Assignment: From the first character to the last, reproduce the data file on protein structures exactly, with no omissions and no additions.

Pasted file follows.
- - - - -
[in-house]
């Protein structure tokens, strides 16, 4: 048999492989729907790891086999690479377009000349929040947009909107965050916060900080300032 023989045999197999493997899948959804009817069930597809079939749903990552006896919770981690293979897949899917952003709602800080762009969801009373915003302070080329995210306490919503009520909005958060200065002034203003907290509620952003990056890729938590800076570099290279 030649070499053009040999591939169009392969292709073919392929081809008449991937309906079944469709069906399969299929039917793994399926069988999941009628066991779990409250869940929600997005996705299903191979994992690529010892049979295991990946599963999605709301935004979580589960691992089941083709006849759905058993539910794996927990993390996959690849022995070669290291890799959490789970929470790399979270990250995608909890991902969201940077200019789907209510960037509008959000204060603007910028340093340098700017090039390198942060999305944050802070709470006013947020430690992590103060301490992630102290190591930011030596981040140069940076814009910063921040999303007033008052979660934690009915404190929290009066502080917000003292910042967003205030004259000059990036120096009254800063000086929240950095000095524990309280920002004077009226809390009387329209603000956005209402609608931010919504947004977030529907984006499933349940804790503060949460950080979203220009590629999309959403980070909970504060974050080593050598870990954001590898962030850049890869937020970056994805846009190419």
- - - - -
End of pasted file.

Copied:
[in-house]
């Protein structure tokens, strides 16, 4: 048999492989729907790891086999690479377009000349929040947009909107965050916060900080300032 023989045999197999493997899948959804009817069930597809079939749903990552006896919770981690293979897949899917952003709602800080762009969801009373915003302070080329995210306490919503009520909005958060200065002034203003907290509620952003990056890729938590800076570099290279 030649070499053009040999591939169009392969292709073919392929081809008449991937309906079944469709069906399969299929039917793994399926069988999941009628066991779990409250869940929600997005996705299903191979994992690529010892049979295991990946599963999605709301935004979580589960691992089941083709006849759905058993539910794996927990993390996959690849022995070669290291890799959490789970929470790399979270990250995608909890991902969201940077200019789907209510960037509008959000204060603007910028340093340098700017090039390198942060999305944050802070709470006013947020430690992590103060301490992630102290190591930011030596981040140069940076814009910063921040999303007033008052979660934690009915404190929290009066502080917000003292910042967003205030004259000059990036120096009254800063000086929240950095000095524990309280920002004077009226809390009387329209603000956005209402609608931010919504947004977030529907984006499933349940804790503060949460950080979203220009590629999309959403980070909970504060974050080593050598870990954001590898962030850049890869937020970056994805846009190419």